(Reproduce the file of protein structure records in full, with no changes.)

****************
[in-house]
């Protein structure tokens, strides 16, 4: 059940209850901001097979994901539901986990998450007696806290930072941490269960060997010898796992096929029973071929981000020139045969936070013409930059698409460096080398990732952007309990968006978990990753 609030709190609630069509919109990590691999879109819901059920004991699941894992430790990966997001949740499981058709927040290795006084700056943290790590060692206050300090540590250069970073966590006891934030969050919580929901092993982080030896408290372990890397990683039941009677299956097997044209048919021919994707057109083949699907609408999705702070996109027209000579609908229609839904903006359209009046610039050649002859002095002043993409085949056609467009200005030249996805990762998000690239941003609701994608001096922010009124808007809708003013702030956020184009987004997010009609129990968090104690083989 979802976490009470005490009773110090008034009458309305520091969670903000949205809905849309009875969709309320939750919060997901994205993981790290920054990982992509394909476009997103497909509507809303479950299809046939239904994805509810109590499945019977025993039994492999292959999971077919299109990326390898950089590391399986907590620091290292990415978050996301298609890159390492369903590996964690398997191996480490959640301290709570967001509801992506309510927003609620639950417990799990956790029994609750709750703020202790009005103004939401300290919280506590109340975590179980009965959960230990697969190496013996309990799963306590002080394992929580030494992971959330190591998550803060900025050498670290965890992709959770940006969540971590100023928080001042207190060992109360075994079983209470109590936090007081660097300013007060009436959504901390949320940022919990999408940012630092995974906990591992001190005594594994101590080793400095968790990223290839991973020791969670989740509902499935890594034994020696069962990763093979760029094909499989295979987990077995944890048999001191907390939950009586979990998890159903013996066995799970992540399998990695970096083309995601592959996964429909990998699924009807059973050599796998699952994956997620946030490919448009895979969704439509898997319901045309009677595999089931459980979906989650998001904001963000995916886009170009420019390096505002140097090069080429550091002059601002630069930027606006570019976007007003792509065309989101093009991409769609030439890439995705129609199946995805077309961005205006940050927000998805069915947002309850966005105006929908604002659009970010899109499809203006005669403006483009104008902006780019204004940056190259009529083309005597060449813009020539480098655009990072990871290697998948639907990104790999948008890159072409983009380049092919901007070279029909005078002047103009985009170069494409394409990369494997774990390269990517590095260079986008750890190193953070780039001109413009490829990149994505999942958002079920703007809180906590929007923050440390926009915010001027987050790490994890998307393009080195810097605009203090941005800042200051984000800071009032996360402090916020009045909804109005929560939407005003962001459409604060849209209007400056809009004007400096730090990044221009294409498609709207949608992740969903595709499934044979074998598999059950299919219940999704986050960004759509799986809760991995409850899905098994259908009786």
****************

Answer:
[in-house]
């Protein structure tokens, strides 16, 4: 059940209850901001097979994901539901986990998450007696806290930072941490269960060997010898796992096929029973071929981000020139045969936070013409930059698409460096080398990732952007309990968006978990990753 609030709190609630069509919109990590691999879109819901059920004991699941894992430790990966997001949740499981058709927040290795006084700056943290790590060692206050300090540590250069970073966590006891934030969050919580929901092993982080030896408290372990890397990683039941009677299956097997044209048919021919994707057109083949699907609408999705702070996109027209000579609908229609839904903006359209009046610039050649002859002095002043993409085949056609467009200005030249996805990762998000690239941003609701994608001096922010009124808007809708003013702030956020184009987004997010009609129990968090104690083989 979802976490009470005490009773110090008034009458309305520091969670903000949205809905849309009875969709309320939750919060997901994205993981790290920054990982992509394909476009997103497909509507809303479950299809046939239904994805509810109590499945019977025993039994492999292959999971077919299109990326390898950089590391399986907590620091290292990415978050996301298609890159390492369903590996964690398997191996480490959640301290709570967001509801992506309510927003609620639950417990799990956790029994609750709750703020202790009005103004939401300290919280506590109340975590179980009965959960230990697969190496013996309990799963306590002080394992929580030494992971959330190591998550803060900025050498670290965890992709959770940006969540971590100023928080001042207190060992109360075994079983209470109590936090007081660097300013007060009436959504901390949320940022919990999408940012630092995974906990591992001190005594594994101590080793400095968790990223290839991973020791969670989740509902499935890594034994020696069962990763093979760029094909499989295979987990077995944890048999001191907390939950009586979990998890159903013996066995799970992540399998990695970096083309995601592959996964429909990998699924009807059973050599796998699952994956997620946030490919448009895979969704439509898997319901045309009677595999089931459980979906989650998001904001963000995916886009170009420019390096505002140097090069080429550091002059601002630069930027606006570019976007007003792509065309989101093009991409769609030439890439995705129609199946995805077309961005205006940050927000998805069915947002309850966005105006929908604002659009970010899109499809203006005669403006483009104008902006780019204004940056190259009529083309005597060449813009020539480098655009990072990871290697998948639907990104790999948008890159072409983009380049092919901007070279029909005078002047103009985009170069494409394409990369494997774990390269990517590095260079986008750890190193953070780039001109413009490829990149994505999942958002079920703007809180906590929007923050440390926009915010001027987050790490994890998307393009080195810097605009203090941005800042200051984000800071009032996360402090916020009045909804109005929560939407005003962001459409604060849209209007400056809009004007400096730090990044221009294409498609709207949608992740969903595709499934044979074998598999059950299919219940999704986050960004759509799986809760991995409850899905098994259908009786």